Campus & Community

A call for openness:

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Former Attorney General Janet Reno calls for equity, justice, tolerance in face of terrorism

Janet Reno
Janet Reno: ‘[W]hen the attorney general of the United States comes to the Senate Judiciary Committee and implies that anybody who opposes him and the administration is somehow a lesser patriot, . . . that is plain wrong.’ (Staff photo by Stephanie Mitchell)
Speaking to an overflow crowd at Harvard Law School (HLS) on April 23, former U.S. Attorney General Janet Reno urged law students and lawyers alike to work for equity, justice, and a more open society even in the face of terrorism. In a wide-ranging speech sponsored by the American Constitution Society at HLS, Reno discussed voting rights, criminal justice, and child care. She also took the opportunity to sharply criticize her successor, John Ashcroft, for implying that critics of the Bush administration’s policies were unpatriotic.

Particularly in a time of war and terror, Reno said that democracy must not be taken for granted. To illustrate her point, the Law School graduate talked about her own experience during the 2002 elections. Although she was a candidate for governor in Florida, Reno said she was unable to vote when she reached her polling place on Sept. 10, 2002. The brand-new computerized system, on which the state had spent millions in the wake of the 2000 presidential election fiasco, was not booted up. Moreover, none of the officials at the polls knew how to get the system online.

“You have no idea what it’s like to be told that you cannot vote on election day when you are otherwise eligible,” she told the audience at Austin Hall. “It makes you realize how precious that vote is, and how extraordinarily important it is to make sure that the electoral process works for the American people.”

Reno said she understood the financial burdens of paying for a legal education. Yet she said it is vital that good lawyers address the disaffection that the public has for the political process by going into public service. Otherwise, she said, distrust in the system would grow and the rule of law that underpins our civic institutions would decay and collapse.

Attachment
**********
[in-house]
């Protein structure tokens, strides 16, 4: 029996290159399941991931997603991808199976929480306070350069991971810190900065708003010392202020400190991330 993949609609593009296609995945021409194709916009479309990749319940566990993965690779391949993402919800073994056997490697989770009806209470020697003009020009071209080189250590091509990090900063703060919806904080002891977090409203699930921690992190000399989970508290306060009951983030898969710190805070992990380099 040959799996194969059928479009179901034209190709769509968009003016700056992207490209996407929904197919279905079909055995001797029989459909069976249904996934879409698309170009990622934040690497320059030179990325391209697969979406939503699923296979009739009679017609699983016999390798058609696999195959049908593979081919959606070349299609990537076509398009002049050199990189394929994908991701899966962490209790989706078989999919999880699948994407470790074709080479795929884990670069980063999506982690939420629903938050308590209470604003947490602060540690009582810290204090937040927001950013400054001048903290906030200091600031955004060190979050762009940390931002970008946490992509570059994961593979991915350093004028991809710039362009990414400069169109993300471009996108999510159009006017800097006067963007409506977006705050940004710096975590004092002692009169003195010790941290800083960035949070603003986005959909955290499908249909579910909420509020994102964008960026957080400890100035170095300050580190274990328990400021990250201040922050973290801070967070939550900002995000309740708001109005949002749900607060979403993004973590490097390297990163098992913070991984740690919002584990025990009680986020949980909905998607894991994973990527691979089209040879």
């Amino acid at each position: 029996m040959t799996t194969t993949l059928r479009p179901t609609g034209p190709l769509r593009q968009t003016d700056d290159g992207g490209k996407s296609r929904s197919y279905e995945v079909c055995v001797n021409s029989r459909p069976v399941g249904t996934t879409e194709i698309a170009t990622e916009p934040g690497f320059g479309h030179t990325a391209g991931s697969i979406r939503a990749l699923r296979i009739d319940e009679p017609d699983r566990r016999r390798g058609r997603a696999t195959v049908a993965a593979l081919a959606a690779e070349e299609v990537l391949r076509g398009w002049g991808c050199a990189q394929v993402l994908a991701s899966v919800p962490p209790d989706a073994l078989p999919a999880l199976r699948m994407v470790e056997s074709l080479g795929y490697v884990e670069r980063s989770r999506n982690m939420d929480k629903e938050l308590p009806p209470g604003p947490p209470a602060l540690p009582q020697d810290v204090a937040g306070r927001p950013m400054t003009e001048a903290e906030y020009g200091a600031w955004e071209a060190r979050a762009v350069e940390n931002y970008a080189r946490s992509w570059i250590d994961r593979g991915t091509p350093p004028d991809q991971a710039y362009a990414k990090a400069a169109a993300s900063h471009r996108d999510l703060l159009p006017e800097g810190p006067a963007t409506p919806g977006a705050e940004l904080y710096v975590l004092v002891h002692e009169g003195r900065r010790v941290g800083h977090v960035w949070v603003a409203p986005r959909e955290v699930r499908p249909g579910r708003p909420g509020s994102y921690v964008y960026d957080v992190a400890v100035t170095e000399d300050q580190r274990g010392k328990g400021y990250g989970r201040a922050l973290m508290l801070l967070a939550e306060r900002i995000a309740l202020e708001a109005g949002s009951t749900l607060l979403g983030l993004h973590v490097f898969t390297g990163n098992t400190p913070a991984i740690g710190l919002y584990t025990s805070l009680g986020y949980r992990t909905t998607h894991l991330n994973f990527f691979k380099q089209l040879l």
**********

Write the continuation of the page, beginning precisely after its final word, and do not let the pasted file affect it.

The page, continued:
“Unless [a nation’s] people are accepting of the law, unless its people have confidence in the law, we will be without the rule of law or any semblance of it,” she said.

Eschewing talk of civic malaise, she said that citizens wanted to get involved in the politics of their communities, but often didn’t know how. It is the responsibility of lawyers, Reno said, to facilitate the public’s participation in the law.

“We can train, we can educate, we can organize,” she asserted. “We cannot stand by and watch a significant part of the American population be without a voice in the legal procedures of this land.”

Reno said that lawyers should work to enhance the ability of the judicial system to seek the truth. She expressed shock and outrage at the 123 cases of inmates who had been sentenced to death, life imprisonment, or lengthy prison terms, and were then exonerated by DNA evidence within the past 10 years.

“That is an appalling number,” she said. “When you have that record with that limited pool of cases, think of how many people in this country have been convicted of a crime they did not commit and have served time, never to be shown justice.”

Reno criticized Attorney General John Ashcroft’s combative testimony before Congress in the wake of the war on terror. She received a round of applause when she asserted that, even with the new emphasis on national security, the strength of the American system was its ability to tolerate, rather than frustrate, dialogue.

“We have got to let people know that, when the attorney general of the United States comes to the Senate Judiciary Committee and implies that anybody who opposes him and the administration is somehow a lesser patriot, that that is plain wrong and that America’s real strength lies in speaking out, discussing, debating, and doing it in a respectful and thoughtful way.”

Speaking quietly, the former attorney general also said that a nation that could spend $76 billion to free people in the Middle East, could also afford to invest fully in pre-natal care, health care, and early childhood education.

“We have not yet designed … a funding stream from the federal government or state and local delivery systems that can ensure, in those first and formative years, the opportunity for that child to be safe, to be loved, to be cared for, to be supervised, to be held,” she said.

Reno rejected the notion that the problems she was discussing were for social workers or public health officials, rather than for lawyers. She challenged students to treat care for children or the elderly as issues of public policy and said that they had a duty to make the law and legal institutions work for all citizens.

“(We) have a special responsibility as lawyers … to make these children independent and self-sufficient and capable of participating and contributing and growing into strong and positive citizens.”

She closed by drawing an analogy between terrorism and Hurricane Andrew, the storm that devastated much of south Florida in 1992. Reno’s childhood home, which her mother built literally with her own hands, lay in the path of the storm. When Andrew hit, Reno said that her mother, though frail, sat calmly in the house, knowing that she’d built it “the right way.” The next morning, although most of the neighborhood lay in ruins, the home Reno’s mother built had lost only some shingles and a few screens.

“We can build America the right way,” she told students. “But the final effort has got to be with all of you.”